Excitotoxicity and Metabolic Changes in Association With Infarct Progression
Background and Purpose—We investigated to what extent excitotoxicity and metabolic changes in the peri-infarct region of patients with malignant hemispheric stroke are associated with delayed infarct progression.
Methods—In 18 patients with malignant hemispheric stroke, 2 microdialysis probes were implanted within the peri-infarct tissue at a distance of 5 and 15 mm to the infarct. Precise probe placement was achieved by intraoperative laser speckle imaging. Glutamate, glucose, pyruvate, and lactate levels were monitored for 5 days after surgery. Delayed infarct progression was determined from serial MRI on the day after surgery and after the monitoring period.
Results—Initial stroke volume ranged from 122 to 479 cm3 with a median of 295 cm3. Nine of 18 patients (50%) had delayed infarct progression (median, 44 cm3; range, 19–93 cm3). In these patients, glucose and individual pyruvate levels were significantly lower when compared with patients without infarct progression, whereas glutamate and the lactate–pyruvate ratio were significantly elevated in patients with infarct progression early after surgery (12–36 hours) at the 15-mm microdialysis probe location. Lactate was elevated but without difference between groups.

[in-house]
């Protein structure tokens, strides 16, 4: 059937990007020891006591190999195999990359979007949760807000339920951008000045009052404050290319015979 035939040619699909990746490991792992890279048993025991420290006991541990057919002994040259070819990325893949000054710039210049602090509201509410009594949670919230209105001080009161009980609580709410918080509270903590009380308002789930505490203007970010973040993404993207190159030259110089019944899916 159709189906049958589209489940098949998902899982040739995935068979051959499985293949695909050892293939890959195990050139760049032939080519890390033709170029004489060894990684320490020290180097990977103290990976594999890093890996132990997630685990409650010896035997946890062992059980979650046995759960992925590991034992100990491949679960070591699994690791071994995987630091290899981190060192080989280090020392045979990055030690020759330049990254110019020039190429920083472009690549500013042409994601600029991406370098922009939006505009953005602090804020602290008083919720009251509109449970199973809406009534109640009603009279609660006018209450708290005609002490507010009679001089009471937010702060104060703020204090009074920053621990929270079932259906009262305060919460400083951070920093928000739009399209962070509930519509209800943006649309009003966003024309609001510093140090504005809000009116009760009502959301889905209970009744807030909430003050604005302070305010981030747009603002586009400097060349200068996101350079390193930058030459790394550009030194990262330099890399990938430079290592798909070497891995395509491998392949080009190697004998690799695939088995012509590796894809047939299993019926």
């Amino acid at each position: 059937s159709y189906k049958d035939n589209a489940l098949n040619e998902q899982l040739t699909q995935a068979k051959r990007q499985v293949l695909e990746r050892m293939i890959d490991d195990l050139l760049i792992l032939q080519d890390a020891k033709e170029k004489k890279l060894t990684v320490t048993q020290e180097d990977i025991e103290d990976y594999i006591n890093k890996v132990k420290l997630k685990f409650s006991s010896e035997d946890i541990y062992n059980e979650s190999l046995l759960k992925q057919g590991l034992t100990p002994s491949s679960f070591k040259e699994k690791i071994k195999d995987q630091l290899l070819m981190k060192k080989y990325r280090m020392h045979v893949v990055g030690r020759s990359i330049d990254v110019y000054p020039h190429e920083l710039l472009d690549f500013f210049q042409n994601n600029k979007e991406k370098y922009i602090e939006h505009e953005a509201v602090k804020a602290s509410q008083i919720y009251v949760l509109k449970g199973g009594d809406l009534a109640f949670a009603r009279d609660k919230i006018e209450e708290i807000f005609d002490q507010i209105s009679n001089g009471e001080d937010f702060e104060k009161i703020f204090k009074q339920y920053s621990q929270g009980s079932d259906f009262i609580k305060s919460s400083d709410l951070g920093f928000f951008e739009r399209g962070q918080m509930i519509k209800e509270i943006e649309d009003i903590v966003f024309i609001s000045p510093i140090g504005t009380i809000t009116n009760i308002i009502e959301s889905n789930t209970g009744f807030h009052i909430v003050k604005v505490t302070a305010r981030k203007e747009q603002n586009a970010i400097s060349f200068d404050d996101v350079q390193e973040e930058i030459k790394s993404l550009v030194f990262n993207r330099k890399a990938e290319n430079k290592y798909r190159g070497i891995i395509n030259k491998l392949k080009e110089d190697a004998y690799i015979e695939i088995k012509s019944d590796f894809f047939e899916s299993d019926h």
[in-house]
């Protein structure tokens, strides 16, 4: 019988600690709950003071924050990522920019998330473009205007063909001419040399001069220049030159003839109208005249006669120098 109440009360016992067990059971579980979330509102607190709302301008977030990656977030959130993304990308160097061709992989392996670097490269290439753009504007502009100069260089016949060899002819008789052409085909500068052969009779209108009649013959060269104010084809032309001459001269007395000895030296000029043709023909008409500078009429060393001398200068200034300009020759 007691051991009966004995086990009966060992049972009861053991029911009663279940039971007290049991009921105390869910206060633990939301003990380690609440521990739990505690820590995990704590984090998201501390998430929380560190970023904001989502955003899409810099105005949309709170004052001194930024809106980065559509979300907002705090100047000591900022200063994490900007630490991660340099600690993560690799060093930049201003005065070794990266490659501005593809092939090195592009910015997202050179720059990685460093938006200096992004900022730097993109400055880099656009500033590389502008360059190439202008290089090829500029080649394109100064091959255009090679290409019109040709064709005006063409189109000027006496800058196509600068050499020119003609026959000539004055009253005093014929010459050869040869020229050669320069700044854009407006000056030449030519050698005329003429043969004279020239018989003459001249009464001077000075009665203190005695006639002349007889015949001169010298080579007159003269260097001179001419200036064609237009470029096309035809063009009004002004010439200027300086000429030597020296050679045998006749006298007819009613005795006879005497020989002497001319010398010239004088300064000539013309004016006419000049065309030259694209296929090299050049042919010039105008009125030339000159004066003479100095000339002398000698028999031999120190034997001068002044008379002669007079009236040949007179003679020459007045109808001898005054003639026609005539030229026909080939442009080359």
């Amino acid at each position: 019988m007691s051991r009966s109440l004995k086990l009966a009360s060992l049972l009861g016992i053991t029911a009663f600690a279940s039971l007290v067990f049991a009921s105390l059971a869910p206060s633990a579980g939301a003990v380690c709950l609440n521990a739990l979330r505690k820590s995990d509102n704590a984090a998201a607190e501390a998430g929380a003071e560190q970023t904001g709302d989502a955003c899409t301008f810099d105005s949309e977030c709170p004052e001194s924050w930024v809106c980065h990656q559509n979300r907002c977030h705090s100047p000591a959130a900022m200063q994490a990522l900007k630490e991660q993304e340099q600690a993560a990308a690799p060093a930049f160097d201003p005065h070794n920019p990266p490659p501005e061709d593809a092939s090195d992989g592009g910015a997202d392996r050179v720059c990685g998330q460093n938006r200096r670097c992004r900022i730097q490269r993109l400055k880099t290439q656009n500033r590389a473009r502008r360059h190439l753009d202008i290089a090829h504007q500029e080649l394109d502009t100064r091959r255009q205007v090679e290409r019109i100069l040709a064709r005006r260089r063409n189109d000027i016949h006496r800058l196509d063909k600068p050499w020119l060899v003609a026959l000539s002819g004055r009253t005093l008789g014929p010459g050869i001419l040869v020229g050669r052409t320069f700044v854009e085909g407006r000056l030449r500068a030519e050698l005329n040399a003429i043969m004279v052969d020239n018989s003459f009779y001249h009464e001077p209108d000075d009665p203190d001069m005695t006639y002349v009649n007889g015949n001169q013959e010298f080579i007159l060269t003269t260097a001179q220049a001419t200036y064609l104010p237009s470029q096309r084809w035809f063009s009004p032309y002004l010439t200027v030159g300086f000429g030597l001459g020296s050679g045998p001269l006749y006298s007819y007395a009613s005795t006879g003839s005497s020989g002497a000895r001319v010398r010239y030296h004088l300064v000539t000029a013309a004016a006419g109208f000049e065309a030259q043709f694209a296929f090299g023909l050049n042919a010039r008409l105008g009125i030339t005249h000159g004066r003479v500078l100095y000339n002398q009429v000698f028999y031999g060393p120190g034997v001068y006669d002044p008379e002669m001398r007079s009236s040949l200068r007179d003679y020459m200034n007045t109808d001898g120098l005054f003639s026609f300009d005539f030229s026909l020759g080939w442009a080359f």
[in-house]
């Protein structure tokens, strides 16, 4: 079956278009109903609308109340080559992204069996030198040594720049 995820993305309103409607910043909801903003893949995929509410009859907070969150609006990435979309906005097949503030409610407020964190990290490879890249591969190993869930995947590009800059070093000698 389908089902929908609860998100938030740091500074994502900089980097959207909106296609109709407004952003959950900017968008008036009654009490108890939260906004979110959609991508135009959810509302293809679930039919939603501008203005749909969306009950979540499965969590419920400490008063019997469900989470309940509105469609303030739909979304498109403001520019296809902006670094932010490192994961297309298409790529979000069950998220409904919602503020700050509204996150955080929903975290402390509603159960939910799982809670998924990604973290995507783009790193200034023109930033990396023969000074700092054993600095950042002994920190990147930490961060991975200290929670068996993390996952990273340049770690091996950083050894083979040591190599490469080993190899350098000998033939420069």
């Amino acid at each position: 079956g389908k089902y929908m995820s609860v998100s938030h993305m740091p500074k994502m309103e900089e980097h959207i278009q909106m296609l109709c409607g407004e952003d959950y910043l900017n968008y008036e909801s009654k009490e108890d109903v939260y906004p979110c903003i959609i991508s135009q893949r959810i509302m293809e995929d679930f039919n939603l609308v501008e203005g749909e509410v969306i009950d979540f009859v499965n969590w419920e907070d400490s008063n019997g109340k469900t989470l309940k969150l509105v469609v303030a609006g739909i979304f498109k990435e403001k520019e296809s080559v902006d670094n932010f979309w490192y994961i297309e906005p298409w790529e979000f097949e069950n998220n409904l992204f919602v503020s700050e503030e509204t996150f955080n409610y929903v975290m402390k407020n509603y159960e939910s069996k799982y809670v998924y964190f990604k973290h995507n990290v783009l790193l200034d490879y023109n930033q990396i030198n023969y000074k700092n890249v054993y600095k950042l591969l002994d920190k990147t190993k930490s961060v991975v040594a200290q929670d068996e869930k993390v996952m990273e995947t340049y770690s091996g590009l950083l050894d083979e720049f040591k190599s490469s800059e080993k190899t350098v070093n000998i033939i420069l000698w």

Conclusions—Excitotoxic or metabolic impairment was associated with delayed infarct progression and could serve as a treatment target.
Infarct progression is one of the most serious in-hospital complications after stroke. Among several involved factors, excitotoxicity and metabolic compromise are discussed as major contributors to infarct progression.1,2
In patients with large space-occupying infarcts, decompressive hemicraniectomy is often performed to prevent herniation. This surgical exposure of the brain allows probe implantation to monitor tissue at risk for secondary brain damage. Although a number of investigations have focused on biochemical changes within the peri-infarct tissue,3,4 precise probe positioning may have been hampered because probe placement was not performed under direct visual confirmation of the infarct border.